Exam preparation materials


The AP World History Review


Now that you know the kinds of questions to expect on the AP World History Exam, you’re ready to take on the world!—or at least the review of AP World History. Part II of this book is designed to maximize your AP World History review. Here’s how it is organized:

Six Periods, Five Chapters. The AP World History Exam divides world history into six distinct time periods, as we discussed in Chapter 1. However, we’ve decided to combine Periods 1 and 2, which cover the years 8000 B.C.E.–600 B.C.E.and 600 B.C.E.–600 C.E.respectively, into one chapter—Ancient Stuff (8000 B.C.E.–600 C.E.)—for ease of reviewing. Together these periods make up about 20% of the questions that will appear on the AP World History Exam. The other four chapters are Really Old Stuff (600–1450), Old Stuff (1450–1750), Not So Old Stuff (1750–1914), and Recent Stuff (1914–present).

Get the Big Picture. Each chapter begins with a “Stay Focused on the Big Picture” section so that you will—you guessed it—stay focused on the big picture while you review. To do well on this test, you’re going to need to demonstrate that you not only have specific knowledge of people and events (what the multiple-choice questions are all about), but also be able to connect them together and know how to think about concepts with a wide-angle lens (that’s what the essays are all about).

Make Those Connections. Each chapter reviews the salient points of that period; the Compare Them, Contrast Them, Note the Change, and Focus On boxes help you make connections between different societies (that’s the whole point of this test, remember?).

Pull It All Together. Each chapter ends with a “Pulling It All Together” section to once again help you focus on the major points of the period.


The AP exam—particularly in the essays—frequently refers to cultural regions of the world. So it is important to know where you are! The map shows you the most commonly defined regions. Be aware that they don’t always match up with physical boundaries. For example, parts of North Africa may be included when we’re talking about the Middle East, and sub-Saharan Africa and Southeast Asia may be considered part of the Islamic world.


Here’s what we suggest. Read through each chapter once. You’ll probably remember most of the people, places, events, and concepts from your AP class. The chapters will help you review and pull together the major points. This part won’t be as detailed as the book from your AP class, or else this book would be as thick as your textbook, which would be kind of pointless. As you read through each chapter, consult your textbook if you’ve forgotten something entirely. After you finish going through a chapter once, spend some time in your AP textbook (or another world history source) going over the stuff you either didn’t know or didn’t remember. Then go back to the chapter to do mini-reviews of certain areas and to focus on the big-picture concepts and connections taking place in that period.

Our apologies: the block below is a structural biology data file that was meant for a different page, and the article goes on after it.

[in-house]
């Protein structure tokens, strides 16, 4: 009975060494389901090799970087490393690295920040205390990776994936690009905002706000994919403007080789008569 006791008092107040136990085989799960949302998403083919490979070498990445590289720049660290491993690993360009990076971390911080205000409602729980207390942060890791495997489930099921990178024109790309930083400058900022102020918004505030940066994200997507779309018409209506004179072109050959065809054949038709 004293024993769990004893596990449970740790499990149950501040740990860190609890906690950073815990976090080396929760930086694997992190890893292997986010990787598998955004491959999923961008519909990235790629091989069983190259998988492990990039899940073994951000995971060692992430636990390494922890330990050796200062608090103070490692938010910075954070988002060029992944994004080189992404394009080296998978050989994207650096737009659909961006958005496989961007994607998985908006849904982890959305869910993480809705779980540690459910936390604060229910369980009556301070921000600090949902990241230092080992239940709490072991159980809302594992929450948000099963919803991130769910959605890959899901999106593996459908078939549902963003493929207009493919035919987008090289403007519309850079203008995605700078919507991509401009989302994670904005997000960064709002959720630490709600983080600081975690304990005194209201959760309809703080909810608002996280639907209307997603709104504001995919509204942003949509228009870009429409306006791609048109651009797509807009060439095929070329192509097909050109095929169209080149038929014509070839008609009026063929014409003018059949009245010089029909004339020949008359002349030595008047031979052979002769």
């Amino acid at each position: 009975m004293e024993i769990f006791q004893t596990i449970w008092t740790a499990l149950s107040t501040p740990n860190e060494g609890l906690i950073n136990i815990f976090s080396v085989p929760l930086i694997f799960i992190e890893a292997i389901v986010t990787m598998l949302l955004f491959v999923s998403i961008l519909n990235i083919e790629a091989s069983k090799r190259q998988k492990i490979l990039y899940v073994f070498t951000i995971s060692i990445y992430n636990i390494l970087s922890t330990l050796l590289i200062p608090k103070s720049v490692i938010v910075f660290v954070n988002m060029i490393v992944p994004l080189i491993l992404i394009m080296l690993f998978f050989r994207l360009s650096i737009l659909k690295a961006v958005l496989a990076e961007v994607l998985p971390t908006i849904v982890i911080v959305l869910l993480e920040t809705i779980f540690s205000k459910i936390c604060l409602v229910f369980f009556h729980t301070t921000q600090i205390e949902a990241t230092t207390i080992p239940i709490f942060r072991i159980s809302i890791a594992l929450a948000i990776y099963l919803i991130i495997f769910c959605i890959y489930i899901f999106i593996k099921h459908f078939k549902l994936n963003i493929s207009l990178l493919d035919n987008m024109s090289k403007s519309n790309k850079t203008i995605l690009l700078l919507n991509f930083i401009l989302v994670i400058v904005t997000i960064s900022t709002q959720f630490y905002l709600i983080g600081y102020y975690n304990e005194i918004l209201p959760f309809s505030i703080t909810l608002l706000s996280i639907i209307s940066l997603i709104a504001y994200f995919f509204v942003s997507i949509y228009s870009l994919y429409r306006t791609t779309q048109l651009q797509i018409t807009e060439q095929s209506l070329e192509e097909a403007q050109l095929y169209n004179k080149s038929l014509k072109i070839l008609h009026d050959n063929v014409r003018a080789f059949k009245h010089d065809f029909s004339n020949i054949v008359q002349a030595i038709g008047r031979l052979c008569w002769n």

It does not matter in which order you choose to review the material. If you love the Renaissance and hate the Middle Ages, review Old Stuff first and Really Old Stuff later. If you know that your knowledge of the Foundations era is lacking but you are pretty confident in what you know about recent history, dive into Ancient Stuff first. This review is meant to be dynamic—we expect that you will return to it repeatedly as you prepare for your exam.

In addition, as we mentioned in the introduction to this book, you may wish to flip back and forth between your history review and your testing strategies practice. We would advise you to work through at least the multiple-choice section of Part I before you get to the test, but it is really up to you. If you want to get a jump start on your history review and save the techniques for later, go ahead. On the other hand, you may wish to mix them up and see how our strategies are helping you gain points.

No matter how you decide to organize your review, we do suggest that you continue to practice your test strategies and essay writing throughout the course of your preparation. As we said before, knowing this history is not enough—you need to be able to show what you know on test day. Once you review a chapter, practice writing an essay based on one of the comparisons or significant changes that took place within the period. Make up multiple-choice questions for a classmate and quiz each other. Once you’ve done your first pass through the history, take a full-length diagnostic test so that you can get a feel for what the real thing will be like. The bottom line is: Do not leave all your test strategy practice to the last minute. Instead, use that practice to enhance your history review and zero in on the key concepts of each period.

’Nuff said. Let the review begin…

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